OTTAWA — Ontario’s Progressive Conservatives emerged from a weekend convention confident they will be able to defeat the Liberals in the 2018 election, with a younger and more inclusive party hungry for new ideas.
It was the first convention for new leader Patrick Brown, who announced his first major policy position, saying he supported a price on carbon to fight climate change and calling the Liberals’ cap-and-trade plan a $1.9 billion government cash grab.
Brown, 37, a former federal Conservative MP who won the PC leadership in May 2015, offered few details on how he’d put a price on carbon — British Columbia’s carbon tax “is one example” — and said it must be “revenue neutral” with tax cuts for people and businesses.
“Having polluters pay and having that returned as a dividend to taxpayers in broad-based tax relief is a sensible approach to dealing with the environmental challenges of today,” Brown told The Canadian Press in an interview Sunday.
Some of the nearly 1,800 Tory delegates muttered complaints at the carbon pricing announcement — and one lone cry of “No” — but Brown said there was “practically universal”support“ in the PC caucus on the issue.
Environment and Climate Change Minister Glen Murray took to Twitter Sunday to attack Brown as a climate change “denier” who never raised the issue once in 10-years in the House of Commons.
Brown said he had hoped the Liberals would welcome the Tories’ agreement that something must be done about climate change instead of taking “cheap partisan shots.”
The fact there were so many new PCs at the convention, especially from ethnic communities, and a strong showing of youth delegates, shows they’re well positioned to take advantage of the “huge thirst for change” in Ontario, said Brown.
“I think the party today reflects the province in a way we haven’t before,” he said. “It is disproportionately young for a political party. It is disproportionately diverse.”
Brown, who calls himself a pragmatic Progressive Conservative, told the party it must change if it doesn’t want to lose a fifth consecutive election, and said the next campaign platform would come from widespread consultations of members and non-members, not top down from party brass.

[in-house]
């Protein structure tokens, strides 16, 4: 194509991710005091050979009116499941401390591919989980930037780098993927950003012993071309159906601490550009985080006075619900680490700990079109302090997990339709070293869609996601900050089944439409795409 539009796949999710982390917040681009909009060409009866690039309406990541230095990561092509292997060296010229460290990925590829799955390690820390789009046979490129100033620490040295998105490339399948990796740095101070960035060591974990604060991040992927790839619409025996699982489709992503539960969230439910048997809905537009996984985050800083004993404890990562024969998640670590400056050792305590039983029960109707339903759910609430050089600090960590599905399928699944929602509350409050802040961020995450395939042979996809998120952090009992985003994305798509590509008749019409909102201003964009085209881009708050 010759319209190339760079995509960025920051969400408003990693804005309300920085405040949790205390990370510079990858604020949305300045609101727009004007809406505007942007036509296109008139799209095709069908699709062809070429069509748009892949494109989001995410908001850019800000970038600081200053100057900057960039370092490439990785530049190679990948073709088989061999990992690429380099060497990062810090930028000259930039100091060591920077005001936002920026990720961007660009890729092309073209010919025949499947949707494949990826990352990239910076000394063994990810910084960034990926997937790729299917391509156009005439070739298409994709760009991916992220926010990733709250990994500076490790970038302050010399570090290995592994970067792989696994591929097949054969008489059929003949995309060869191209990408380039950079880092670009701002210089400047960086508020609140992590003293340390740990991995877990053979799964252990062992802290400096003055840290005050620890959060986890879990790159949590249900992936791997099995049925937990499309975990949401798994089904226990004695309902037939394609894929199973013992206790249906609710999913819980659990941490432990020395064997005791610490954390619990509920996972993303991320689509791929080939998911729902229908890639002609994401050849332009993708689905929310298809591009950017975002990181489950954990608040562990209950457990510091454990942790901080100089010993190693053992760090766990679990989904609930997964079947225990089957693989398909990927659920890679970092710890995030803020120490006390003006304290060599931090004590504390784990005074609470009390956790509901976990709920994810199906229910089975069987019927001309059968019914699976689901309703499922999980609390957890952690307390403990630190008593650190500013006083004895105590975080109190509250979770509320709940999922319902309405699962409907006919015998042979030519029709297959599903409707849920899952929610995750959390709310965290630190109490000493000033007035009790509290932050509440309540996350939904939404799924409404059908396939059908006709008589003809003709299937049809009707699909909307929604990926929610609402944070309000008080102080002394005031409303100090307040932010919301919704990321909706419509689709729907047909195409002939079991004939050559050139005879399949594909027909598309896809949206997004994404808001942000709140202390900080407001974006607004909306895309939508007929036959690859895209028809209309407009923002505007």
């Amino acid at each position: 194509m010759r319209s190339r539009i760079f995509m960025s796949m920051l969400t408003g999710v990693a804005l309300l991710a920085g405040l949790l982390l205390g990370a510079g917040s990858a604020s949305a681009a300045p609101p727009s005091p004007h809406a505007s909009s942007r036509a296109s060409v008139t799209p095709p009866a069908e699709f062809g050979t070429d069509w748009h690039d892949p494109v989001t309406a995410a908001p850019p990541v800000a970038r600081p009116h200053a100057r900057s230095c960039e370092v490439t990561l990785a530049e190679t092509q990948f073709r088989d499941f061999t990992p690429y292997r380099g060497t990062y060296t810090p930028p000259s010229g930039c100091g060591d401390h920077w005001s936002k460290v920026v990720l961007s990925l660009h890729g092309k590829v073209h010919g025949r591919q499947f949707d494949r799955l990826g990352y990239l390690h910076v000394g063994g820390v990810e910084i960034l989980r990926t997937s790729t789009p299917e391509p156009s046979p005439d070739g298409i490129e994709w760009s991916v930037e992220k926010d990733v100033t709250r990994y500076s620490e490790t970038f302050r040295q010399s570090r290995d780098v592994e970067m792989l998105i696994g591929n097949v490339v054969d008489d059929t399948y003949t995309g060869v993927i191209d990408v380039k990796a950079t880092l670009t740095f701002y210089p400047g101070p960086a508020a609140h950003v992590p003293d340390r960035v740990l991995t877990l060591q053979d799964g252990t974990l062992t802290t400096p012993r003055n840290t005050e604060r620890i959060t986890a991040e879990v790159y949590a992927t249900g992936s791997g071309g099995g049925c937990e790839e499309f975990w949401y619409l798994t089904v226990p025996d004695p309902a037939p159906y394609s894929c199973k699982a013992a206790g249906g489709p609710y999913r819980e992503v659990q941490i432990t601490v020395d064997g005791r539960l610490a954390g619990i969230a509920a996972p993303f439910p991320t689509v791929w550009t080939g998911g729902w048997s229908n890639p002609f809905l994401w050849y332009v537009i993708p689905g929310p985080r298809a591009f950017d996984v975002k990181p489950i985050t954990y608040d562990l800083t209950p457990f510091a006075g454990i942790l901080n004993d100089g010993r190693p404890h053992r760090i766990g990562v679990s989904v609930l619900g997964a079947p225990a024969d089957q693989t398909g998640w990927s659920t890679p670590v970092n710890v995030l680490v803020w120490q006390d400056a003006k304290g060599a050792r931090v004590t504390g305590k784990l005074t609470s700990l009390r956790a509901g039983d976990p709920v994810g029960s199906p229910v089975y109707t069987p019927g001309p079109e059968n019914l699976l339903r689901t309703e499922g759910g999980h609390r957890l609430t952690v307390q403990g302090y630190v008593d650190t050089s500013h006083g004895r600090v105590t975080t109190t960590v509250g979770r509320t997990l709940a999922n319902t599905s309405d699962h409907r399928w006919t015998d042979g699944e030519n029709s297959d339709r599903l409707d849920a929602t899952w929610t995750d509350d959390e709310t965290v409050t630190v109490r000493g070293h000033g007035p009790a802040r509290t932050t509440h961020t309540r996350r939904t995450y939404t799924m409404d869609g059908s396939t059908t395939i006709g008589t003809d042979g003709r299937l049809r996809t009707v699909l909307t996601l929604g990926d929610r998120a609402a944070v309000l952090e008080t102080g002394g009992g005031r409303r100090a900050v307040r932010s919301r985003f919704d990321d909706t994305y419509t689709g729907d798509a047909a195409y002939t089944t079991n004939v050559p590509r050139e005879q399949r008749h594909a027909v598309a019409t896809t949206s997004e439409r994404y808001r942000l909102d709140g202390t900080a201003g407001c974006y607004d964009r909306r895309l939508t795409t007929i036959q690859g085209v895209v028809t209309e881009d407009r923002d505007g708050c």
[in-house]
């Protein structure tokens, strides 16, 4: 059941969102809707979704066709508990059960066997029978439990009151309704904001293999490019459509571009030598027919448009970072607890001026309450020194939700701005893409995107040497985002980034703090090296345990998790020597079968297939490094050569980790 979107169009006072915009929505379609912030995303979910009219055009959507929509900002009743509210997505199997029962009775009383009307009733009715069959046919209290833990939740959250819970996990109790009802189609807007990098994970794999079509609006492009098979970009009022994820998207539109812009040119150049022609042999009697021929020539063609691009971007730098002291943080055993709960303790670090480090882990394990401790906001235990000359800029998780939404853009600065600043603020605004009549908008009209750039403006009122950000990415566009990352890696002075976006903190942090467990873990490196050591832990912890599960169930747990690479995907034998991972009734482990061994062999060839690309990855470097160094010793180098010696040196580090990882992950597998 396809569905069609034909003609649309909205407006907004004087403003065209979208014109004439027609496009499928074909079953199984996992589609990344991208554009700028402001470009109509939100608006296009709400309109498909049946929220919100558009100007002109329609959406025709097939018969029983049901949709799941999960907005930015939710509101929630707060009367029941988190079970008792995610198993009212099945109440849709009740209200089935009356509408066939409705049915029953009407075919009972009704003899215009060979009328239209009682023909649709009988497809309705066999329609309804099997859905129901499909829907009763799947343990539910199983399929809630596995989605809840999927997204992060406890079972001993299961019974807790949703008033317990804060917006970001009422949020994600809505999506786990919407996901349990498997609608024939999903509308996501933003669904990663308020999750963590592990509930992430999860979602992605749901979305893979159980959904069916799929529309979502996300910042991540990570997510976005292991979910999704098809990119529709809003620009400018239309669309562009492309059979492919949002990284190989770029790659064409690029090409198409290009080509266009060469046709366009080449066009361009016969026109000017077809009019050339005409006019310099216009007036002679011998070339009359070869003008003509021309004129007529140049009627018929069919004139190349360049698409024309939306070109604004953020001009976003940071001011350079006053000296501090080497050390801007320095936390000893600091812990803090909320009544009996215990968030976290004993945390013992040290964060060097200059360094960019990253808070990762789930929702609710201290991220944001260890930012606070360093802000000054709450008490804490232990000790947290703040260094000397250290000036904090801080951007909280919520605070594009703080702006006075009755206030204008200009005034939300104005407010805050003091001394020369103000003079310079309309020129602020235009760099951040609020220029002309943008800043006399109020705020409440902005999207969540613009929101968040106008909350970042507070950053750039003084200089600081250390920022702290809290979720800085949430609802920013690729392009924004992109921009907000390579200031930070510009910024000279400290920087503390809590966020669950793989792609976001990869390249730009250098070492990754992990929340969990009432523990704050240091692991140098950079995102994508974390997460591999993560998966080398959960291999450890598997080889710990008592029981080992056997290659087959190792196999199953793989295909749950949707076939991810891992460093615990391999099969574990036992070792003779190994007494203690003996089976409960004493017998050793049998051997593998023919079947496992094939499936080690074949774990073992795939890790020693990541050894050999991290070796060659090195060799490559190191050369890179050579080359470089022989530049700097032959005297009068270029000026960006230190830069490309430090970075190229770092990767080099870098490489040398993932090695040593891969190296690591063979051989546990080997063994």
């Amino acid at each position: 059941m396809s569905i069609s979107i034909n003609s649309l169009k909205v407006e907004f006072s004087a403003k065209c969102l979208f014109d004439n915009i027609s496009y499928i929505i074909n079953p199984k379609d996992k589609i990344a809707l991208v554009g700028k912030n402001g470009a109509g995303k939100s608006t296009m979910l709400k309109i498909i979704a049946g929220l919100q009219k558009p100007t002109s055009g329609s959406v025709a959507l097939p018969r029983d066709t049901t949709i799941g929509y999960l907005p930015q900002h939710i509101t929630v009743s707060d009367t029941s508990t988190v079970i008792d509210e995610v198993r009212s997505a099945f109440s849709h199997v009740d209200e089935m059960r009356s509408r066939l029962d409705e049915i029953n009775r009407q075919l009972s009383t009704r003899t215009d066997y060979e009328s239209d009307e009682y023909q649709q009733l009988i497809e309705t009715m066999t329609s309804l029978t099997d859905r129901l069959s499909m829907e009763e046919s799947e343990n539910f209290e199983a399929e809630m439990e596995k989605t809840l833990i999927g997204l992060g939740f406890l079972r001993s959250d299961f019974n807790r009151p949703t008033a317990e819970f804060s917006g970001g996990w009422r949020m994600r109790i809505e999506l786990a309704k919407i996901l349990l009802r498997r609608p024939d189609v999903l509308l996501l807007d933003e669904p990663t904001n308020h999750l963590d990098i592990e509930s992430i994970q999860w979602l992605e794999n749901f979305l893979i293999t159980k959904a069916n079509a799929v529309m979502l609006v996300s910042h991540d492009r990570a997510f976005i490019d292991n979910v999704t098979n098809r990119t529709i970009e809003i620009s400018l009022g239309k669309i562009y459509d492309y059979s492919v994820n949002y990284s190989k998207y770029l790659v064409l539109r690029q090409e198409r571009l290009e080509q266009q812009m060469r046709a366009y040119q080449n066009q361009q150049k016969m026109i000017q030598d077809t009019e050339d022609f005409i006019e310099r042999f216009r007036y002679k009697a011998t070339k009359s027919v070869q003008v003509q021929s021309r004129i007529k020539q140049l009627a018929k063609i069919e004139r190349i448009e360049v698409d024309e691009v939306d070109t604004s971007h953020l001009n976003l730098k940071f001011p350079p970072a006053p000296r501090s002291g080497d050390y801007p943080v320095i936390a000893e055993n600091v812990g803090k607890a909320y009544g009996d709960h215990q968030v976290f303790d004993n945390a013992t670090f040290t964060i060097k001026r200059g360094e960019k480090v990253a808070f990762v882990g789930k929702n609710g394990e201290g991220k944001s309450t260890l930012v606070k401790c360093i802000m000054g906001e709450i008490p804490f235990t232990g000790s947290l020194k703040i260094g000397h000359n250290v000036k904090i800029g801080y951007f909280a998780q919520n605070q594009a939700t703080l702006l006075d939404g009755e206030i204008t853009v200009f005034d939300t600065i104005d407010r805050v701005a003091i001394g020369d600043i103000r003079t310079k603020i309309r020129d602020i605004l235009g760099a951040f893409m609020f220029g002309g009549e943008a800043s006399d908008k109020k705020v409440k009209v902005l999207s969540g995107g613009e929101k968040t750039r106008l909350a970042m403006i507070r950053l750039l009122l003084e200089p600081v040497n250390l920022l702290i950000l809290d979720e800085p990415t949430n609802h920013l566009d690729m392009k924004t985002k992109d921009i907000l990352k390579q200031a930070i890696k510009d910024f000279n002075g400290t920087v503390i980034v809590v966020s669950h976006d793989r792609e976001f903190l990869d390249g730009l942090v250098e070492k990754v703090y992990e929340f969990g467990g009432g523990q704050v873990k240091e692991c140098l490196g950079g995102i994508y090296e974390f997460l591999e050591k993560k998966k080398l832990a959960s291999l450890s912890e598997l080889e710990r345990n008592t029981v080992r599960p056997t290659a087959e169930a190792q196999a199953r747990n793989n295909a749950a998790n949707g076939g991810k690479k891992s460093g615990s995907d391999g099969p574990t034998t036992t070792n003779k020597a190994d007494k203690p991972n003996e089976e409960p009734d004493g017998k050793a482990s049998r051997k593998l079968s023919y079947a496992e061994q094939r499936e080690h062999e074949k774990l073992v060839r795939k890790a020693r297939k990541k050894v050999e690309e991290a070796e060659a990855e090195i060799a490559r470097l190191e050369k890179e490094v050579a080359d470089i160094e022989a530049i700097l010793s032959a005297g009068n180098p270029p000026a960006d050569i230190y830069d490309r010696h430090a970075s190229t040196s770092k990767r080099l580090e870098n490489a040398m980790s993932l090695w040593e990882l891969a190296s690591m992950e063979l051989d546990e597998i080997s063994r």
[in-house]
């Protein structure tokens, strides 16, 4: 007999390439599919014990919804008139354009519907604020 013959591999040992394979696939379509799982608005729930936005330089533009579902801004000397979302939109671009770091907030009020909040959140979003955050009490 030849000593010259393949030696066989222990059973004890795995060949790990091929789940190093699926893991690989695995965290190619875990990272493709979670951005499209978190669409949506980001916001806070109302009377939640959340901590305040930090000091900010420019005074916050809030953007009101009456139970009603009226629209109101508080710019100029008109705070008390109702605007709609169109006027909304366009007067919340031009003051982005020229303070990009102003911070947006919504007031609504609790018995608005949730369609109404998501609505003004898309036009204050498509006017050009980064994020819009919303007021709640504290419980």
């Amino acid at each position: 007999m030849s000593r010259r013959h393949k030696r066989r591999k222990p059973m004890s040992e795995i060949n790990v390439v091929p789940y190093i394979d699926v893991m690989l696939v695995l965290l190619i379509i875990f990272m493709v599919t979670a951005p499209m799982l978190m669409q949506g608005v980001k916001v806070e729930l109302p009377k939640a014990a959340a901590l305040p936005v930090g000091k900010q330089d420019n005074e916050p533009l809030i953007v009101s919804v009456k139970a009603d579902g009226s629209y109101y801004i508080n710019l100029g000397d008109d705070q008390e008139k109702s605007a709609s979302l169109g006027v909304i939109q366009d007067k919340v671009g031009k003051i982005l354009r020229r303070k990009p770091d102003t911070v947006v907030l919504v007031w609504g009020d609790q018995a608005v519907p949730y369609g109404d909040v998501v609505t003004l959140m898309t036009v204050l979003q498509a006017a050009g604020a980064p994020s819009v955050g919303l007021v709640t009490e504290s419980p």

“If we have a policy platform that is reflective of the membership, the membership must be a reflection of the province,” said Brown.
Former Toronto Argonauts player and coach Mike ‘Pinball’ Clemons, who amused delegates with a 40-minute motivational speech Saturday, is expected to be a PC candidate in 2018, and will join the leader on a province-wide tour to “listen relentlessly” to voters.
“He would be a great public servant,” said Brown. There are other high profile Ontarians, some not previously engaged in politics, who want to run for the Tories in 2018, said Brown.
“There’s lots of Pinballs out there,” he said. “That is a very encouraging sign for our party.”
The Progressive Conservatives will begin nominating candidates in January, 2017, 18 months ahead of voting day. As part of their rebranding exercise, they also unveiled a new logo, with a red P intertwined with a blue C, and a green leaf in the middle.
Several Tory MPPs who supported Christine Elliott in the leadership race, including Todd Smith and Michael Harris, said they were impressed with Brown’s performance during the convention, especially his Saturday night speech.
Brown called claims of infighting in the PC caucus between two eastern Ontario MPPs “exaggerated,” and said Jack MacLaren was not helping another would-be candidate challenge caucus mate Lisa MacLeod for her re-nomination in 2018.
“There really is nothing there,” he insisted. “Jack said very clearly that he is publicly supporting his caucus colleagues.”